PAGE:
Ugly Duckling Presse

Of: Vol. I
Of: Vol. I

Ossian Foley

Poetry | $14 $12
Buy
"Right at the tip of perception, where all is, by necessity, brilliantly new." — Cole Swensen

Of: Vol. I worries about relationship and structure: traditional to experimental styles; discord to order; things in the head to things in the world; novelty to miscarriage; affirmation to scrutiny; for starters. The volume worries the way metaphors and language from one magesteria may sound much like those from another and nitpicks the perhaps common origins or the perhaps common phenotypes, and the often common locus within a given individual. Of: Vol. I imperfectly imitates and externalizes the neurological mechanism of psychological and cultural transmission whereby in part we form images of ourselves and know the internal states of others. The volume is a niche in which individual minds thrive and it is an individual which exploits the niche of other minds. The volume is an oar carried inland.

Excerpt ˇ

Excerpt

novelty if not—this
somehow shall affirm—this
reproducible—this
 
nature borne by those
                                   tho’
implosion or impulsion
 
all incident upon—
Close ˆ

About the Author

Ossian Foley
Photo credit: Erin Shafkind

Ossian Foley has been a research fellow at The Center for the Study of Science and Religion at Columbia University and a Teaching and Writing Fellow at the Iowa Writers' Workshop. With James Longley, Foley edits LVNG Magazine, published by Flood Editions. He currently divides his time between Tallahassee, FL and Port Townsend, WA.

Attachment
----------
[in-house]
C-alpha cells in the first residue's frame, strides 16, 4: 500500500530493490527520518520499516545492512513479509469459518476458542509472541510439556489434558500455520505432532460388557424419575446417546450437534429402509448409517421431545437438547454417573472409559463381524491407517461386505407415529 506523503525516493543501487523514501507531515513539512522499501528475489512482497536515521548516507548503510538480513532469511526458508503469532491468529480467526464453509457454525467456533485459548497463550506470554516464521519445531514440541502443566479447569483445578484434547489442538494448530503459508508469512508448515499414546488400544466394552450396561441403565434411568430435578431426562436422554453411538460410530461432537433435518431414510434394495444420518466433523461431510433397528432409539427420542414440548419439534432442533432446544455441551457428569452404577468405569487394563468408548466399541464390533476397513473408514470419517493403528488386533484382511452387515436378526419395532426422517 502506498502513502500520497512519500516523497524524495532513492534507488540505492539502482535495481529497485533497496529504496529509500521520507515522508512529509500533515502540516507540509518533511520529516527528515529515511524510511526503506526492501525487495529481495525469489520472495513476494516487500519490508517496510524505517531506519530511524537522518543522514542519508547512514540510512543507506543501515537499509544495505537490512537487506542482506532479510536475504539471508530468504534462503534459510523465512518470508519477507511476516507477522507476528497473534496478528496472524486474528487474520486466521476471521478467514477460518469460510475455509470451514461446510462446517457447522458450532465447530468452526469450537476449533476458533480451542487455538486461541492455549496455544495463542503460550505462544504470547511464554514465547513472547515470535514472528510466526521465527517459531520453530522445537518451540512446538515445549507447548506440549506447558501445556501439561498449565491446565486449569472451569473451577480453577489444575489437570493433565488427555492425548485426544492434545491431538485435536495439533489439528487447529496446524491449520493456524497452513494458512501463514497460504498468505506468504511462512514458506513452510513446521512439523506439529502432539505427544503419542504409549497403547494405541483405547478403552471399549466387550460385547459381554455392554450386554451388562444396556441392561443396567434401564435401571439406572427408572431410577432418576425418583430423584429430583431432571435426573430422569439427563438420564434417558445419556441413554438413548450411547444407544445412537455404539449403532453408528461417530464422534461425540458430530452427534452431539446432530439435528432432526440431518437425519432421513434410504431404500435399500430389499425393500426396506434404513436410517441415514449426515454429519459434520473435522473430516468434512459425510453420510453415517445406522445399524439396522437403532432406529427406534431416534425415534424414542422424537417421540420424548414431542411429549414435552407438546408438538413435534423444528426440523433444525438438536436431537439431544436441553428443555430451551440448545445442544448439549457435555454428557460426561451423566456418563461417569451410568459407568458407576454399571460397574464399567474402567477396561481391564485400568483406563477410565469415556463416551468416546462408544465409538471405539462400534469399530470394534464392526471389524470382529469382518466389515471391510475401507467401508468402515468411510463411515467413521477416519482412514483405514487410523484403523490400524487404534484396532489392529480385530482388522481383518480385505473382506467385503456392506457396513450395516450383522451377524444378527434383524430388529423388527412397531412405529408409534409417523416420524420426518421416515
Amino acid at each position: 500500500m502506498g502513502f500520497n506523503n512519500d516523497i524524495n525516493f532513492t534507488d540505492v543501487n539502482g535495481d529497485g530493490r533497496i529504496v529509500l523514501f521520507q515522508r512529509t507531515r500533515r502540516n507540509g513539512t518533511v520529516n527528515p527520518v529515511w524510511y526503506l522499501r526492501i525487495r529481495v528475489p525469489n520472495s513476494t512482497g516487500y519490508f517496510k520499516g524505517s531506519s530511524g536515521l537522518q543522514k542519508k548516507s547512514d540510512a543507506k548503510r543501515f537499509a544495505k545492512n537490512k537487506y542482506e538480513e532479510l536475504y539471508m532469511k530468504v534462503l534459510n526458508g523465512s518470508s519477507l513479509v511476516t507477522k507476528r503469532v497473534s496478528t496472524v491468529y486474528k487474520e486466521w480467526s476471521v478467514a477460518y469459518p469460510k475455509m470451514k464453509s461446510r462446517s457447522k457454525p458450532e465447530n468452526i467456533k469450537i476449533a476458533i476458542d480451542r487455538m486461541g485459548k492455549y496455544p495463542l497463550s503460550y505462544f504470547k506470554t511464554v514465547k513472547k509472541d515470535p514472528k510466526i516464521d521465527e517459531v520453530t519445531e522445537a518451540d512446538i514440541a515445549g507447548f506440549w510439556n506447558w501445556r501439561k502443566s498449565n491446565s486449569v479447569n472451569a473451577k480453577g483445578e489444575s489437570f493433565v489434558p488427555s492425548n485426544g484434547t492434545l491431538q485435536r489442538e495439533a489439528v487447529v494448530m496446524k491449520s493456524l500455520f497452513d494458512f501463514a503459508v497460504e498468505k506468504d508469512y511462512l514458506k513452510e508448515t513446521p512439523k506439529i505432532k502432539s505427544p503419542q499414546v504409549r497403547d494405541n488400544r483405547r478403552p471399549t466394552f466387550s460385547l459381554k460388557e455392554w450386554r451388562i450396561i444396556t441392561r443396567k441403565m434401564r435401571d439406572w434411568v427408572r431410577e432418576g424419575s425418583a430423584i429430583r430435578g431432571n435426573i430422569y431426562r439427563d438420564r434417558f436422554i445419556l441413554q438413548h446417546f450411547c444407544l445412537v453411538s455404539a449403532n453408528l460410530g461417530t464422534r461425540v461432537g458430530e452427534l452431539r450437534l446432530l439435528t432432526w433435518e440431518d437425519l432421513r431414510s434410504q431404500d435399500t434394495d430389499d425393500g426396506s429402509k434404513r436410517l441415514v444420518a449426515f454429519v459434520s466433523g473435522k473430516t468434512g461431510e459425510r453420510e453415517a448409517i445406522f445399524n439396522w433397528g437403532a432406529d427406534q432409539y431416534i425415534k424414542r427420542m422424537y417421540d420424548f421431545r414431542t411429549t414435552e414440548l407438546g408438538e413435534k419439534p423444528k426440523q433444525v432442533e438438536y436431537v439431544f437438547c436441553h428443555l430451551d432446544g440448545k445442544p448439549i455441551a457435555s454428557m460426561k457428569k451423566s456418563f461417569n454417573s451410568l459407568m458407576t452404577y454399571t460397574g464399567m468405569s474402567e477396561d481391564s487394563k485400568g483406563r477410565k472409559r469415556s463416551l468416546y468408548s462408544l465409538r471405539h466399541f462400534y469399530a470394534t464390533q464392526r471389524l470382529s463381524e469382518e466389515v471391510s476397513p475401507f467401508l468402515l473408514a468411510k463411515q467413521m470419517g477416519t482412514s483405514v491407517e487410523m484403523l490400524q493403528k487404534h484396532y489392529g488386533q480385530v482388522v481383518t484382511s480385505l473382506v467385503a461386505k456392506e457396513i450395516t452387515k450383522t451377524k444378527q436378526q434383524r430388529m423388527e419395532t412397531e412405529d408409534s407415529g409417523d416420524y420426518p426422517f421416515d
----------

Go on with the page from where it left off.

Advance Praise

Foley’s poems have a Neo-romantic soul, conjuring conversations with Hopkins, Yeats and Crane. Cerebral and stringently-voiced, they compel me. They make me curious. They lead with authority. And they reward my patience as they require their reader to listen.—Erin Belieu
These poems mix mathematical precision with the innate messiness of human life. They’re a language haunted by time itself, infusing a rare emotion into glimmers and flickers. Through his stunning distillations, Foley poises the reader right at the tip of perception, where all is, by necessity, brilliantly new.—Cole Swensen
If poetry is the mirror system for language, in which metaphors from one realm of knowledge express themselves in the form of another, then Of: Vol. I is a neural pathway from the oceanic feeling of that system to a high dry desert where an oar carried inland is mistaken as a threshing rod. Read it and reap. —Peter O'Leary